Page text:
In ancient medicine of Greece and Rome, aging was viewed as a disease. As a disease, it was thought that it could be “cured” or perhaps even prevented.
The most prolific of ancient writers on the topic is Aelius Galenus (129 AD – c. 200/c. 216), usually Anglicized as Galen and better known as Galen of Pergamon. He was a Greek physician, surgeon and philosopher in the Roman Empire.
Galen influenced the development of various scientific disciplines, including anatomy, physiology, pathology, pharmacology, and neurology, as well as philosophy and logic.
Galen did not see aging as a disease. In his treatise Hygiene, we find the only surviving classical study of gerontology which Galen viewed as a natural process.
During the three centuries from Homer to Hippocrates, views of human aging and longevity evolved in a socio-cultural sense. The physicians of that time began to believe that the aging process could be influenced by natural factors, such as environmental influences and lifestyle.
It was radical to think that an individual has any choice in health and aging when beliefs in the primacy of the supernatural, and that the gods could predestine one’s life. Could you defy the gods by changing your diet?
Galen’s understanding of medicine was influenced by the then-current theory of humorism. The Four Humors were black bile, yellow bile, blood, and phlegm. That theory goes back to ancient Greek physicians such as Hippocrates.
A more modern term we might attach to Galen’s approach would be to say he thought of ageing holistically. His writing shows that he thought this lifelong process had a number of stages. Three of those stages were crucial to health and a longer life: the first seven years of life, maturity and old age proper.
He also believed that rather than a generalized approach, a person’s aging path is highly individual. There are many possible health outcomes at each stage.
He believed that those first seven years were the basis for a robust old age.
I dipped into a library copy of the biography The Prince of Medicine and learned that Galen’s theories dominated and influenced Western medical science for more than 1,300 years.
When he wrote Hygiene, he was at the peak of his career, as physician to the Roman emperor Marcus Aurelius.
He was not totally “modern” in his views. He did adhere to the concept of humours which was based on bodily fluids. He believed in the curative properties of “divinely-inspired” dreams. He developed treatments based on herbs and spices, which he tested on fellow physicians. Some of those would be viewed today as questionable, while some are probably still used.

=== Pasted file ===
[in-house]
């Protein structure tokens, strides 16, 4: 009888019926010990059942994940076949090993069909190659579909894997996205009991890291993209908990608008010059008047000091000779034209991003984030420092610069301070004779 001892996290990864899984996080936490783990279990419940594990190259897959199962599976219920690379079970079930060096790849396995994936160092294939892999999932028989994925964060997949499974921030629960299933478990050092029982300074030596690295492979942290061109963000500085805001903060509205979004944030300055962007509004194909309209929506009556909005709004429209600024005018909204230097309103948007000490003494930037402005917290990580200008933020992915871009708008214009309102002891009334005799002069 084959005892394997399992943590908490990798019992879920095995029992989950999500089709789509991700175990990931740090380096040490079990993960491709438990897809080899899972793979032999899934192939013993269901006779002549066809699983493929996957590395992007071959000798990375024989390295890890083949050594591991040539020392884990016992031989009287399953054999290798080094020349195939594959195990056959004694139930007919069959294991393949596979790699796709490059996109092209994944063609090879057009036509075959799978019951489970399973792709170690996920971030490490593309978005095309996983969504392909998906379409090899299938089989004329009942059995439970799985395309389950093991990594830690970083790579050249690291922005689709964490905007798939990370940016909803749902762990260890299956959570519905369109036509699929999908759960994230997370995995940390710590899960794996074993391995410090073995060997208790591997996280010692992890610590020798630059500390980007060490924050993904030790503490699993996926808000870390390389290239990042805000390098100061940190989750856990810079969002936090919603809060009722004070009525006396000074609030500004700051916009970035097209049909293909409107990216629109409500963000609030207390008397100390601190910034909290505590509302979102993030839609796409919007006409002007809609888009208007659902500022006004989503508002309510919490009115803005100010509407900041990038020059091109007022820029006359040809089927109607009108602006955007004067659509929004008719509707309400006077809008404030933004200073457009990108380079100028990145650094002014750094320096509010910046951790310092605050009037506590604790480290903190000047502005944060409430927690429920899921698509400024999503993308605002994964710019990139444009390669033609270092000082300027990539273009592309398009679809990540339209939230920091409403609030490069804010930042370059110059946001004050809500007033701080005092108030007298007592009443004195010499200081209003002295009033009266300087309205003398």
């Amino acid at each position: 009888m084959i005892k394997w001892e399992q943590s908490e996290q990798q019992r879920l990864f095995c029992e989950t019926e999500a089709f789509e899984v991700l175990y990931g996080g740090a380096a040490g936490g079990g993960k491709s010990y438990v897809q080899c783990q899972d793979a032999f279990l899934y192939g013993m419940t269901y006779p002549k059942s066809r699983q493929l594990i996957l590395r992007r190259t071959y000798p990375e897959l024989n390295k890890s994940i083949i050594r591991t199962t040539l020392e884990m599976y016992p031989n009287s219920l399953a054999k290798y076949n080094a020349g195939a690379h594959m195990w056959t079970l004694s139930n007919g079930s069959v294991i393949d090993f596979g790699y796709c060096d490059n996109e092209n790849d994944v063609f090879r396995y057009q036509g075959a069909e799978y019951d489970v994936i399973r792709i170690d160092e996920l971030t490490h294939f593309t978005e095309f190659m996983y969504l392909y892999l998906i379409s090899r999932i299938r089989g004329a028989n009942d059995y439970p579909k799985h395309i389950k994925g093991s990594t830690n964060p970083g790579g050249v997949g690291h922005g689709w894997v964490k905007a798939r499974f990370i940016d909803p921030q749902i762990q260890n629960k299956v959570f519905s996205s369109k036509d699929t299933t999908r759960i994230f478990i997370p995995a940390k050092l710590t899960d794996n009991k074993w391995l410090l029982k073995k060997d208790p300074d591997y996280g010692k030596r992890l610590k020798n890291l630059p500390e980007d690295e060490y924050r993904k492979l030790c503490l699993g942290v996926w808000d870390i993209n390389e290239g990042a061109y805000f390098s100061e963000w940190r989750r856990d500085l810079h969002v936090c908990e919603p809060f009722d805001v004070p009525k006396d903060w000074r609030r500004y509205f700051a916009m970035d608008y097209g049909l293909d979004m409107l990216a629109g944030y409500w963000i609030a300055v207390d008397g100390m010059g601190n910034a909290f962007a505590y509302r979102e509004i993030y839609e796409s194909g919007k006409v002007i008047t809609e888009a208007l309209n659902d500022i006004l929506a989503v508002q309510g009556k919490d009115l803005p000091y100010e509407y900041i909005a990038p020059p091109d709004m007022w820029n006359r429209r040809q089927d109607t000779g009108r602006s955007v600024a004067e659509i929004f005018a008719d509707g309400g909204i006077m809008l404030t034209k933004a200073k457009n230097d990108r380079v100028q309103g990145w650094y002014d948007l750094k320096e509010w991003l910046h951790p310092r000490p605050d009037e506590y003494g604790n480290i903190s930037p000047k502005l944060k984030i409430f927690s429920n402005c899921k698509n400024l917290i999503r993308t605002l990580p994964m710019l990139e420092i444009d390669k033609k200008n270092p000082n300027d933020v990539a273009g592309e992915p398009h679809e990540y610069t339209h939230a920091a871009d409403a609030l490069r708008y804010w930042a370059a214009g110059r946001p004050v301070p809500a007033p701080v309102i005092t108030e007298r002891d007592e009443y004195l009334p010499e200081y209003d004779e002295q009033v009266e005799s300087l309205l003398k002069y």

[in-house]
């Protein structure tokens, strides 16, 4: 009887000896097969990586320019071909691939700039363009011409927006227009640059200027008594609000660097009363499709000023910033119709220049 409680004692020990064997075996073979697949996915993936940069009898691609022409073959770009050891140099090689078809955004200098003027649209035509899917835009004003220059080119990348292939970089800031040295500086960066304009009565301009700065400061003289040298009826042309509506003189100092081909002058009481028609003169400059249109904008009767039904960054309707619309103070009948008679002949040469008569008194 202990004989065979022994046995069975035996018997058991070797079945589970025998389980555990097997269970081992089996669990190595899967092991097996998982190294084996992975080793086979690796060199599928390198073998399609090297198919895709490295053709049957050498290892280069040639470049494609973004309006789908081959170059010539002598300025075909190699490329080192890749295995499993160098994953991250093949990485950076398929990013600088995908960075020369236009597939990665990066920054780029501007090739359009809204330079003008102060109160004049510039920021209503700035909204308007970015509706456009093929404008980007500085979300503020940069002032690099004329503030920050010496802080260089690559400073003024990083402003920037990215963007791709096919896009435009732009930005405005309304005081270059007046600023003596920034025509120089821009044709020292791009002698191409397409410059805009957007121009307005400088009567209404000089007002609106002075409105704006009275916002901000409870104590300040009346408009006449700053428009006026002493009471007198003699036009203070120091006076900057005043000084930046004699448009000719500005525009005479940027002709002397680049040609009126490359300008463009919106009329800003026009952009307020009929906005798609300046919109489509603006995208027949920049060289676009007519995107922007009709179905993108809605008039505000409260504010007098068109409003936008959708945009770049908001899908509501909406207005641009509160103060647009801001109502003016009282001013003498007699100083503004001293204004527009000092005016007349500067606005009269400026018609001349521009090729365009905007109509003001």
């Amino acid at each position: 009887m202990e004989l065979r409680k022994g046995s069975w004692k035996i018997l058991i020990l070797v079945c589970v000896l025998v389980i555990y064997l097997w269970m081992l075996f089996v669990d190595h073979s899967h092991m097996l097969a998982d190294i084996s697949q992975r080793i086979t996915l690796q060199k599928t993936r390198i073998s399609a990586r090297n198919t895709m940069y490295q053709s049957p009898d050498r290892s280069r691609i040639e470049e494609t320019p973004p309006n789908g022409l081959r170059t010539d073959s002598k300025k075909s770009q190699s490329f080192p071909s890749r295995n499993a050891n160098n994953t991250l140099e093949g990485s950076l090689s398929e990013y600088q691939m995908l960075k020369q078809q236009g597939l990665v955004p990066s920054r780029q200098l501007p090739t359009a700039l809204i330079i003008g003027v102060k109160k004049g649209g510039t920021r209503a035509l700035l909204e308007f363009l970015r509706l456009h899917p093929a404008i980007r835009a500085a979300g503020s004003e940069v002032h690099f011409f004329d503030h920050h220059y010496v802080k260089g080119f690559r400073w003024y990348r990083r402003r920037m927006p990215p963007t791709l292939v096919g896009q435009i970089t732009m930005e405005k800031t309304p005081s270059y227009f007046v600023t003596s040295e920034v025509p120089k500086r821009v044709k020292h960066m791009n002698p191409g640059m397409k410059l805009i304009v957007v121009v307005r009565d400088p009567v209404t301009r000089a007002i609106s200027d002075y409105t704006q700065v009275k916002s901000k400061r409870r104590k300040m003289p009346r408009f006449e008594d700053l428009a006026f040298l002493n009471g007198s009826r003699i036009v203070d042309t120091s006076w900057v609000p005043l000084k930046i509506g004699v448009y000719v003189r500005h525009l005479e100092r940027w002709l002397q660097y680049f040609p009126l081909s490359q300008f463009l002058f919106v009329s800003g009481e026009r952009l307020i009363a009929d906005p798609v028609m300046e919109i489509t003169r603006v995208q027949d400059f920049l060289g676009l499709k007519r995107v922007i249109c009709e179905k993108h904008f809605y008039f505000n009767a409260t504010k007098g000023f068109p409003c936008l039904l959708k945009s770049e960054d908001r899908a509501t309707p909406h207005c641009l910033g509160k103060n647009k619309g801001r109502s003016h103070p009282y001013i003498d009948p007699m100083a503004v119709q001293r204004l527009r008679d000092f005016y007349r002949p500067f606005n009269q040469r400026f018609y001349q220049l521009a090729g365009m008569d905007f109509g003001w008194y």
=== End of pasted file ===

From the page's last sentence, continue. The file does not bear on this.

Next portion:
In his time, there was a religious taboo on the dissection of corpses. Galen studied anatomy through skeletons exposed in flooded cemeteries, and while treating the wounds of gladiators. He was known for some rather gruesome anatomical demonstrations on animals, such as public vivisections of live Barbary macaques (monkeys) to demonstrate the function of nerves.
Galen is thought to have lived to age 80 – a long life in that time. What would be Galen’s “anti-aging” regime?
He advocated walking and moderate running.
He saw health benefits of a simple diet involving gruel (oat, wheat or rye flour, or rice, boiled in water or milk), raw honey, vegetables and fowl.
He suggests as suitable for the elderly, “yellow wines… always choose the thinnest in consistency.”
He was not a proponent of the strong purges and bloodletting of that time, but encouraged gentle massage for kidney and bladder problems.
He would have appreciated the modern approach to preventative
Hygiene became part of the Western medical curriculum by 500 AD. His output was prodigious. He may have produced more work than any author in antiquity, rivaling Augustine of Hippo. In fact, his surviving texts represent nearly half of all the extant literature from ancient Greece.
It was said that Galen employed twenty scribes to write down his approximately 500 treatises, amounting to some 10 million words. About 3 million words survive today.